U.S. soldiers cross a creek on Fort Magsaysay during a Salaknib drill in the Philippines, March 23, 2022.

U.S. soldiers cross a creek on Fort Magsaysay during a Salaknib drill in the Philippines, March 23, 2022. (Darbi Colson/U.S. Army)

Thousands of soldiers from the United States and the Philippines began a three-week exercise Monday on the island of Luzon to hone warfighting skills, including jungle operations.

The U.S. Army’s 2nd Infantry Brigade Combat Team, 25th Infantry Division has deployed 1,500 troops from Schofield Barracks, Hawaii, to the Philippines for the drills, dubbed Salaknib, according to unit commander Col. Graham White.

They’ll train alongside 1,500 troops from the Philippine army’s 7th infantry Division, he said by phone Sunday from Fort Magsaysay, a training area northeast of Clark Air Base on the Philippines’ main island.

This year’s event runs through April 4 and is the largest in the series of annual drills that the two armies have held since 2016, White said.

The exercise includes small-arms, maneuver, jungle, artillery and mortar training as well as engineering and construction projects.

Salaknib is part of Pacific Pathways, an annual series of exercises across the Indo-Pacific. The Army aims to have combat credible forces west of the International Date Line for eight months of the year, White said.

“The goal is to increase combat readiness, strengthen regional partnership and show U.S. will and resolve,” he said.

Soldiers from the brigade specialize in jungle warfare and train for it on Hawaii, White said.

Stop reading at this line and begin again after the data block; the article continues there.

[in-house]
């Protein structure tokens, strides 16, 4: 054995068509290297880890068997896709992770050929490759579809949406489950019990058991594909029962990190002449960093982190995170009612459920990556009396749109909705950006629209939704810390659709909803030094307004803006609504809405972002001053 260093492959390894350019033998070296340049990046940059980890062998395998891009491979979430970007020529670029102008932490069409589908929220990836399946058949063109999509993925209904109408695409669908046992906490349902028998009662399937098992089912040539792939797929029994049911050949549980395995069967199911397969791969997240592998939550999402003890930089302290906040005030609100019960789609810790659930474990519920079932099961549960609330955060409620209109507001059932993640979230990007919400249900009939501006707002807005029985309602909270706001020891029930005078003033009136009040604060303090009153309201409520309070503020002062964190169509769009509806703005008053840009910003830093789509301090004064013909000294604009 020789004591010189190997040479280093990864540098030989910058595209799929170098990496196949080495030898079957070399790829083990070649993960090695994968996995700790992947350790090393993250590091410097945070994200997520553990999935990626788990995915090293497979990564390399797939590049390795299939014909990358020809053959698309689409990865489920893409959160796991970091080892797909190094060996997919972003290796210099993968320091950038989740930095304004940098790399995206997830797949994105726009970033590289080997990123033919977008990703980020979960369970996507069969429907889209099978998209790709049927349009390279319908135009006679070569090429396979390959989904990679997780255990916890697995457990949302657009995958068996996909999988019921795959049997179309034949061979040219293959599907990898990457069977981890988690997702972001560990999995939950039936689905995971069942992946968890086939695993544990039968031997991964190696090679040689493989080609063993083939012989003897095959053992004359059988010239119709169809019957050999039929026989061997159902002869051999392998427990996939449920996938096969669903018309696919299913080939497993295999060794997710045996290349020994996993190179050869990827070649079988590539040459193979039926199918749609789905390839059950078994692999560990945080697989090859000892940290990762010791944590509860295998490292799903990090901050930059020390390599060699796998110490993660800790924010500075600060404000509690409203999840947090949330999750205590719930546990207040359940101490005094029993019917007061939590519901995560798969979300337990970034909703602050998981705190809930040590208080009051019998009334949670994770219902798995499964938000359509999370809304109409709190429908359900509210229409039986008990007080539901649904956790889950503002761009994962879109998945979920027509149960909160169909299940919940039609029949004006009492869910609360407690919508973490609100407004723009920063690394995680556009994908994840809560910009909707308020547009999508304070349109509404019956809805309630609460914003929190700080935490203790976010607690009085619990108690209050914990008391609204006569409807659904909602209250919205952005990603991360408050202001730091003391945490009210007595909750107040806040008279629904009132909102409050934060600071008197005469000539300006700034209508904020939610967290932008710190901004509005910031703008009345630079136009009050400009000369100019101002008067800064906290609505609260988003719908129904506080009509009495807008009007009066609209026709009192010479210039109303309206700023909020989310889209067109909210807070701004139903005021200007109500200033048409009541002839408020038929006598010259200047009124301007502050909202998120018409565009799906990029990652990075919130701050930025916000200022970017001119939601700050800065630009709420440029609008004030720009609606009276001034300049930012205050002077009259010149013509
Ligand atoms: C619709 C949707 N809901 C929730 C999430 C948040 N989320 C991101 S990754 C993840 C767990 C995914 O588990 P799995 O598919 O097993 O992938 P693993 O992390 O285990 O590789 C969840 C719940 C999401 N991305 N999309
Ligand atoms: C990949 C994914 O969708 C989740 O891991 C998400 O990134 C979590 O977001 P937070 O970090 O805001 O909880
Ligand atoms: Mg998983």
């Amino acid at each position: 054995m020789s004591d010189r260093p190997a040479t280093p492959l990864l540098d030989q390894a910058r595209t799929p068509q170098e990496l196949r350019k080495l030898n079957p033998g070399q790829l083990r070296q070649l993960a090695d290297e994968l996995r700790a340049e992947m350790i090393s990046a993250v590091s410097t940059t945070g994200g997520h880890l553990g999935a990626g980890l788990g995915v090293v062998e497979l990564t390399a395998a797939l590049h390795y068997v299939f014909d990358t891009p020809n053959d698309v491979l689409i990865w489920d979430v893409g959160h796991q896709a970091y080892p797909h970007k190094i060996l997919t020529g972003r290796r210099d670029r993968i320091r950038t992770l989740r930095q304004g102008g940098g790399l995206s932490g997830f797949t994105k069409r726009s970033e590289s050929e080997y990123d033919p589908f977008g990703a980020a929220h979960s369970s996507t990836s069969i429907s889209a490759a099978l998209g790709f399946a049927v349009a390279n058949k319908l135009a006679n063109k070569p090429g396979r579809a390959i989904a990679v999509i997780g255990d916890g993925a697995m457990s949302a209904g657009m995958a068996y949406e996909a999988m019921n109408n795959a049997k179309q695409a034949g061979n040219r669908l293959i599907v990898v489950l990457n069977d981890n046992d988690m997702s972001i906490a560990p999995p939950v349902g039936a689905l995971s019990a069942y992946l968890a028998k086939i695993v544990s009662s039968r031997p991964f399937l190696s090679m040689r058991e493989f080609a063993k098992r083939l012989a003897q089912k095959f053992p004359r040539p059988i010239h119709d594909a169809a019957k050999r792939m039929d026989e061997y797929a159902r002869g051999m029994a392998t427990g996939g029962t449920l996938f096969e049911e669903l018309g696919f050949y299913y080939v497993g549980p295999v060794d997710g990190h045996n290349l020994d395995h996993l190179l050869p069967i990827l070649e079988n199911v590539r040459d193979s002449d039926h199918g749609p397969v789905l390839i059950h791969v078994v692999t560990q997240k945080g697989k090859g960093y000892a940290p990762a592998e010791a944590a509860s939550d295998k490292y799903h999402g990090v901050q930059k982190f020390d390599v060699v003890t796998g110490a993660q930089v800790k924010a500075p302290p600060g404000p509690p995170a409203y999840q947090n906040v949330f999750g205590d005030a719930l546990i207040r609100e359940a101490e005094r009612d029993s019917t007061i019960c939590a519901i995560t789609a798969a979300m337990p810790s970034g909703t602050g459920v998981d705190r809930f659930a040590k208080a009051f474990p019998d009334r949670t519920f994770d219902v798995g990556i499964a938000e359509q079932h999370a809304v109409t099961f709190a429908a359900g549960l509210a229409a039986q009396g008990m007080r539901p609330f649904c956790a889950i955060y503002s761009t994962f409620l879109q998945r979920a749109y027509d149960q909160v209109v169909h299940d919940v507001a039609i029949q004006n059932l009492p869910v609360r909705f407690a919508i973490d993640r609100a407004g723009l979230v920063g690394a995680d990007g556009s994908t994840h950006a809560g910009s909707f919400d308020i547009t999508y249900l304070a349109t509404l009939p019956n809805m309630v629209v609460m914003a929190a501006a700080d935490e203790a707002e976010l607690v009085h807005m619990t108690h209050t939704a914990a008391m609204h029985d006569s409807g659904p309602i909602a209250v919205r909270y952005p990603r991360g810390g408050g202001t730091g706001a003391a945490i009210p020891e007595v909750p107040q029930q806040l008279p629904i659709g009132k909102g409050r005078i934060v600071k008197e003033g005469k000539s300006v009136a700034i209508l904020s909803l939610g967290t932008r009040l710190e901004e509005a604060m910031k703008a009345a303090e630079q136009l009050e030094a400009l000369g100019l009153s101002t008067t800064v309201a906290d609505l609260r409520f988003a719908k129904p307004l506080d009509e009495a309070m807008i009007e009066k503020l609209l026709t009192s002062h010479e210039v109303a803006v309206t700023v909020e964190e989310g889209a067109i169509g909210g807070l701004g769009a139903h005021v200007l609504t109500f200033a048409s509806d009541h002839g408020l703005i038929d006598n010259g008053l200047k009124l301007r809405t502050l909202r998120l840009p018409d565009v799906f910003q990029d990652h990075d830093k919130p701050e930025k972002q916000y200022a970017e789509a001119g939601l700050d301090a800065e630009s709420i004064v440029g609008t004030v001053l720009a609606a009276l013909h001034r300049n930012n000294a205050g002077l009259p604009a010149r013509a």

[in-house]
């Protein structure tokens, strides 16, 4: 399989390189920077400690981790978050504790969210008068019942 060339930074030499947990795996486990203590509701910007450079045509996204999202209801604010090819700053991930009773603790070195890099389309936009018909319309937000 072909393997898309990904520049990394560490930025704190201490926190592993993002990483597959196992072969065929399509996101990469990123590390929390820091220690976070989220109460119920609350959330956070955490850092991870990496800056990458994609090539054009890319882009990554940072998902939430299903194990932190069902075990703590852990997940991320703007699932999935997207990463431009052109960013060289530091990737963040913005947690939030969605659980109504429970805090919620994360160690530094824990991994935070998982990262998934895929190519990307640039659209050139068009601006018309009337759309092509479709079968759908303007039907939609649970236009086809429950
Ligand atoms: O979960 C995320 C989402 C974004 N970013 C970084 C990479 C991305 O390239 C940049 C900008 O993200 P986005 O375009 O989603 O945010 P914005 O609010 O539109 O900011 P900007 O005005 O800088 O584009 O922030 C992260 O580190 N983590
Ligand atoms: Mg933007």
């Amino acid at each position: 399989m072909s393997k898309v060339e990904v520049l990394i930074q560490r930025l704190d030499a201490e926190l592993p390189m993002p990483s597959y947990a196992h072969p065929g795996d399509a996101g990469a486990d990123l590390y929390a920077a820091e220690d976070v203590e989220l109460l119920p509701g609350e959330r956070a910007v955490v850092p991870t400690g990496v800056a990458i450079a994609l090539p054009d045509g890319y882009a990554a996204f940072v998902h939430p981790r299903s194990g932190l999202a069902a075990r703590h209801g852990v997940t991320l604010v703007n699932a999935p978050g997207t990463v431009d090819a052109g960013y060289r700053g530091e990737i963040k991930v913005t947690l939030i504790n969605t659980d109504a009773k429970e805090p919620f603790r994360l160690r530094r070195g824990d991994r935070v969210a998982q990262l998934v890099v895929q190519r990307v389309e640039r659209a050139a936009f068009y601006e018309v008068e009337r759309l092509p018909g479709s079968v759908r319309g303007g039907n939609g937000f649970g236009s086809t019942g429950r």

“No two jungles are the same,” he said. “The Oahu jungle is what’s considered a secondary jungle. The jungle in the Philippines would be quite different to what our soldiers are used to. A different environment, different critters, different temperatures.”

The Philippine government announced last month that it would add four installations to five sites in the islands where U.S. forces will have access under the 2014 Enhanced Defense Cooperation Agreement.

“These efforts are especially important as [China] continues to advance its illegitimate claims in the West Philippine Sea,” Defense Secretary Lloyd Austin told reporters during a Feb. 2 press briefing in Manila.

However, White said Salaknib isn’t focused on any potential adversary and that most of the training is happening at Fort Magsaysay.

The drills will be followed by next months’ annual Balikatan exercise, which involves thousands of U.S. troops from multiple service branches training in the islands alongside their Filipino counterparts.

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Seth Robson is a Tokyo-based reporter who has been with Stars and Stripes since 2003. He has been stationed in Japan, South Korea and Germany, with frequent assignments to Iraq, Afghanistan, Haiti, Australia and the Philippines.

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